Alzheimer's Stages: Charting The Course Of A Devastating DiseaseAlzheimer's Stages: Charting The Course Of A Devastating Disease

My Aunty May (not her real name) is in long term care, suffering from Alzheimer's disease. Looking back, it's obvious the Alzheimer's started many years ago. What appeared to be paranoia about the neighbors was the first sign though for my cousins didn't realize the truth until her memory and faculties deteriorated further.

Learning about the stages of Alzheimer's prepared us for what would happen to Aunty May. Alzheimer's is a distressing disease, and it allowed us to prepare emotionally. My cousins were able to make decisions for their Mom's future. They were able to look at treatments, and to make decisions for legal issues including power of attorney, for caring, and ultimately for what nursing home to use.

An early diagnosis gives the chance and the incentive to fight the disease, so that it can be slowed down or even halted. In Aunty May's case, diagnosis was too late to make a significant difference.

So what are the stages of Alzheimer's disease? What can be expected with this distressing and devastating disease?

There are several different classification systems for the stages of Alzheimer's. Originally a 3 stage classification was used, but as more became known about Alzheimer's some doctors and researchers decided a four stage classification gave more detail. Since then 5, 6 and 7 stage classifications have been used.

The stages of Alzheimer's are complicated even more by the fact that the disease doesn't progress at the same rate in everyone, and that different people may be showing different symptoms. A sufferer could be in stage one and show some of the signs of stage two.

The four stage classification used by many medical practitioners is based on cognitive and functional impairment going from mild to moderate, severe, and finally profound.

The first stage of Alzheimer's is mild cognitive impairment. At this stage the impairment is only noticeable by the sufferers and their families. In fact sufferers will often deny that there is a problem, and try to cover up their forgetfulness. Shrinkage of the brain is occurring, and there is damage to the area where short term memories are converted to long term memories.

Symptoms in the first stage are often mistaken as just age related.

In stage two (moderate) the signs are becoming more apparent, but still may only be noticed by the sufferer and people they're close to. The sufferer can still appear to be healthy. New facts and new memories are affected more than older facts and memories. There can be some problems with fine motor tasks, and there can be language problems such as a reduced vocabulary, though the sufferer can still communicate basic ideas adequately.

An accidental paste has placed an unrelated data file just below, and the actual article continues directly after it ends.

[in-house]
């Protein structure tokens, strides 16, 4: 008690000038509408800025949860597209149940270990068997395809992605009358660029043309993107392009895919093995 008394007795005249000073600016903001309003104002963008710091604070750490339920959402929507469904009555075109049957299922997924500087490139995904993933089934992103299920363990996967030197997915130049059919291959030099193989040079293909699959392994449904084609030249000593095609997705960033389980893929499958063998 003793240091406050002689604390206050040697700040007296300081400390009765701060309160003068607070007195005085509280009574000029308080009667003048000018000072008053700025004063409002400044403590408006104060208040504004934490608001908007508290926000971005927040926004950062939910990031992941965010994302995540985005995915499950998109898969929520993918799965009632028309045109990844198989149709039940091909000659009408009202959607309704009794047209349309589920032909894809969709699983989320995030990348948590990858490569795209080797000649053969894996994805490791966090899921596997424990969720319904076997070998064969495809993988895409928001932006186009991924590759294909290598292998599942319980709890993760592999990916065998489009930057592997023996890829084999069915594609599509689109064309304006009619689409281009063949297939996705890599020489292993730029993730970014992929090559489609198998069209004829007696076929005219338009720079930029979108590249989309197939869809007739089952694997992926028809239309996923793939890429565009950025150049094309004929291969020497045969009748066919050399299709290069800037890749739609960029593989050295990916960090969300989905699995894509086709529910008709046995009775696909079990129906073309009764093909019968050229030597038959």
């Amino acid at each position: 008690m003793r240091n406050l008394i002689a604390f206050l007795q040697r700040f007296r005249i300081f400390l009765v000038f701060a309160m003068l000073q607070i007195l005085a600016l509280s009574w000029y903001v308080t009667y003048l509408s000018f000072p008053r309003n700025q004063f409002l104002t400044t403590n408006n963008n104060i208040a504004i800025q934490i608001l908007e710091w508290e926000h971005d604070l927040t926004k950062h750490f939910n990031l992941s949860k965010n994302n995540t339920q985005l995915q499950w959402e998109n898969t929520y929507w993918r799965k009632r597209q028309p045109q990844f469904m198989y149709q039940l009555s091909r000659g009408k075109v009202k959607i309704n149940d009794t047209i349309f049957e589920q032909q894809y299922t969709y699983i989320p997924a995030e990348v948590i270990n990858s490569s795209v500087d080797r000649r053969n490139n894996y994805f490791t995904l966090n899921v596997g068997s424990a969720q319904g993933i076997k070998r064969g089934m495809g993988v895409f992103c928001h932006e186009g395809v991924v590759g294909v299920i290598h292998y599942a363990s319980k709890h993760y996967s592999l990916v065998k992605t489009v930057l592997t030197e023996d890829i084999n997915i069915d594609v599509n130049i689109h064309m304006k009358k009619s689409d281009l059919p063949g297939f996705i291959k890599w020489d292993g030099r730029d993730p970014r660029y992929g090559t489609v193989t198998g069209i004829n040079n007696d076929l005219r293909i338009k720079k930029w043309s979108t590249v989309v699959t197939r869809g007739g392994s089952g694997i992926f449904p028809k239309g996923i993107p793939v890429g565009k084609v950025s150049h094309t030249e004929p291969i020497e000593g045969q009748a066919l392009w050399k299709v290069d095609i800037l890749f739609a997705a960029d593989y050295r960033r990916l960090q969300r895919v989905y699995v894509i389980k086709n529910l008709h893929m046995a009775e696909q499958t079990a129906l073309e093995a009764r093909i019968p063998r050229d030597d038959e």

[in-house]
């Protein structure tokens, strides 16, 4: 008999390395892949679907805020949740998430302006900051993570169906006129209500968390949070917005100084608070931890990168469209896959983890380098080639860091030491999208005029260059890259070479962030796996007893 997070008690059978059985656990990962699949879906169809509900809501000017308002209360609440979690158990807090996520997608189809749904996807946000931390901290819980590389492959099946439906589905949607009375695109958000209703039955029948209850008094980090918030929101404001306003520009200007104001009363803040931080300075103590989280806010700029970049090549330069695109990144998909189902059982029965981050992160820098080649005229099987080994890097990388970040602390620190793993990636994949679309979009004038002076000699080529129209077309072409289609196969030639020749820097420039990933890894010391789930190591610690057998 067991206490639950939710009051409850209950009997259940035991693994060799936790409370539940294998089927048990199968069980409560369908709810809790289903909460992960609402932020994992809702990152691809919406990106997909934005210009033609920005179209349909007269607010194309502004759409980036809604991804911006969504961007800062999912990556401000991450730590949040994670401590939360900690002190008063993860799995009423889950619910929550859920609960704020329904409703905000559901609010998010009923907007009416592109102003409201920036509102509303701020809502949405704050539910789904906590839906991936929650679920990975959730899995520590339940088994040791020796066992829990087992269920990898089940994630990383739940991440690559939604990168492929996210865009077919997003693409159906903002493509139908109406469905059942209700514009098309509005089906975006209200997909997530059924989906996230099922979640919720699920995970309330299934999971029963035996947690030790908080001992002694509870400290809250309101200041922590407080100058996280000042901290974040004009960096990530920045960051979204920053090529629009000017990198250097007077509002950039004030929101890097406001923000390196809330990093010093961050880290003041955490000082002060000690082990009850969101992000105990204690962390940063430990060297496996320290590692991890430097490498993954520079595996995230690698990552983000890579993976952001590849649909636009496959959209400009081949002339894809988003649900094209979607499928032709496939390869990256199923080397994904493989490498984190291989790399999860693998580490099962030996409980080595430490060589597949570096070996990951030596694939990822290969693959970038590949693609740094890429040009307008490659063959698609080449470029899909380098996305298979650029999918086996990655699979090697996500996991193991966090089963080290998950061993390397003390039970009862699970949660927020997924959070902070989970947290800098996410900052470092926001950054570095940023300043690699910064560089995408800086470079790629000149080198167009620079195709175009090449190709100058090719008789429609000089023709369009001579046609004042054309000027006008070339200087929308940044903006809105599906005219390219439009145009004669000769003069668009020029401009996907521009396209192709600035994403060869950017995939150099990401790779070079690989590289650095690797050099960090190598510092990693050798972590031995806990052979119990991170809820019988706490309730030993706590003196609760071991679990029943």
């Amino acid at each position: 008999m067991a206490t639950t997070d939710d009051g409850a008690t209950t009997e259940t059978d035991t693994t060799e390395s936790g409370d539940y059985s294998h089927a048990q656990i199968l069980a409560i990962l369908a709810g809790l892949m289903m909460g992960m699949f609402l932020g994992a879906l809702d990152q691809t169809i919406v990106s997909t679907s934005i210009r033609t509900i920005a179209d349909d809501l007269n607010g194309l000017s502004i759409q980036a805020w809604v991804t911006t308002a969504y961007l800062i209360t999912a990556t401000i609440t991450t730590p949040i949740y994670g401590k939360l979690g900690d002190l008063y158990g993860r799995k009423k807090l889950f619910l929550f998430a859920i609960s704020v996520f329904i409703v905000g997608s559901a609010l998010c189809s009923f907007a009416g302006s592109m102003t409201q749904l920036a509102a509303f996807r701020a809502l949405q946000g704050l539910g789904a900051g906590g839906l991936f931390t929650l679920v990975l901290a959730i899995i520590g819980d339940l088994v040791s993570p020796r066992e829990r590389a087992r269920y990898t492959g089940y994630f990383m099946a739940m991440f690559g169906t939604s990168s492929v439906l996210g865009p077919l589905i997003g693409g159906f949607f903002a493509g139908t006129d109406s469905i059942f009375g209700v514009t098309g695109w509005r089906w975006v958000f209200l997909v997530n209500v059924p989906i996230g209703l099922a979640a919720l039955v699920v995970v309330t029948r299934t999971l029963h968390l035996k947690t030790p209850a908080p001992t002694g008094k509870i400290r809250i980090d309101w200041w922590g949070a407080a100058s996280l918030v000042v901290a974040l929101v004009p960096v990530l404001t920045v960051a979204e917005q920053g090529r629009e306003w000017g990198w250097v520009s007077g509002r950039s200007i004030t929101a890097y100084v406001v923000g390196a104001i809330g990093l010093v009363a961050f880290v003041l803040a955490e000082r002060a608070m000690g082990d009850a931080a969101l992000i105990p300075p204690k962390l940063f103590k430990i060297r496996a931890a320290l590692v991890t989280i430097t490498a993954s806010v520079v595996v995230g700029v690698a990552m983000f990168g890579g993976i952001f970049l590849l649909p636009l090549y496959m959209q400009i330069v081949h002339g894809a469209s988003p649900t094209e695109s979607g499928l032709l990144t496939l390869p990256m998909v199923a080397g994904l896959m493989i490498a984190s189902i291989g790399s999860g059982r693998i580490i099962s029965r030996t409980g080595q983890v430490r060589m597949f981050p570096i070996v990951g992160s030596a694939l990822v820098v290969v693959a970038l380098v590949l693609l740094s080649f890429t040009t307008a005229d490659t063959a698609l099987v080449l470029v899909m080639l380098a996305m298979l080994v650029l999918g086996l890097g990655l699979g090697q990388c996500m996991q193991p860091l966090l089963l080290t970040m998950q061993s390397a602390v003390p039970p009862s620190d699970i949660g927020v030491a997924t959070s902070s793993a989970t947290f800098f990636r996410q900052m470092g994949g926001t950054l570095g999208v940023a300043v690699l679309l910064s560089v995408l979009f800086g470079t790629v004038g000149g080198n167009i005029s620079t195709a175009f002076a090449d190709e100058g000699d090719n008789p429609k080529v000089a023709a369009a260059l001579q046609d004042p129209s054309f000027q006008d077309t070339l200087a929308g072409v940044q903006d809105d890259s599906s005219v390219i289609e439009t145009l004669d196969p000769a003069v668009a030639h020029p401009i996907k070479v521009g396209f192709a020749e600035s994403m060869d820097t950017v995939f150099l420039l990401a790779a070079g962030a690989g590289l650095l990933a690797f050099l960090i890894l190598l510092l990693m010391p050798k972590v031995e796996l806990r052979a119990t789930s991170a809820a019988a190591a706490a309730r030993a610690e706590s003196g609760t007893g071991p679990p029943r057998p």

Stage three is more severe, and there is no doubt that the sufferer has problems. There can be agitation and wandering away from home, and there must be a higher level of care for the person. Memory problems get worse with the long term memory becoming affected, and the sufferer can even fail to recognize close relatives. Motor problems become worse, and so does the loss of vocabulary. There can be aggression and urinary incontinence. At some stage the sufferer has to be moved into long-term care facilities.

Aunty May is in stage three at the moment. She has her own room in the care facilities, and she appears content, though it's quite sad for my cousins if she fails to recognize them when they visit.

In stage four of Alzheimer's, the sufferer is approaching death. They are completely dependent on their caregivers, they have trouble communicating and they lose control of their minds and their bodily functions. The sufferer's immune system becomes quite weak ultimately resulting in death not from Alzheimer's itself, but from another disease.

If there is one ray of light with this terrible disease, it's that studies show that it is possible to change the course of Alzheimer's. You can slow down or even halt the disease. Apart from medication, changes to diet, using supplements, and doing physical and mental exercise can all help fight and prevent Alzheimer's.

It's important to have an early diagnosis though. The sooner treatment is started the better the results are likely to be. So if you suspect you have Alzheimer's disease, don't ignore it or go into denial. See your doctor. It's possible your symptoms are not the early stages of Alzheimer's but something less serious. If you do have Alzheimer's, start treatment.

It was too late for Aunty May. It doesn't have to be too late for you.
by Warren Newson
References and Bibliography
Warren Newson is editor of, a website with Alzheimer's information, that shows natural Alzheimer's treatments to fight and prevent this terrible disease. It also has symptoms, diagnosing Alzheimer's and medications used to treat Alzheimer's disease.
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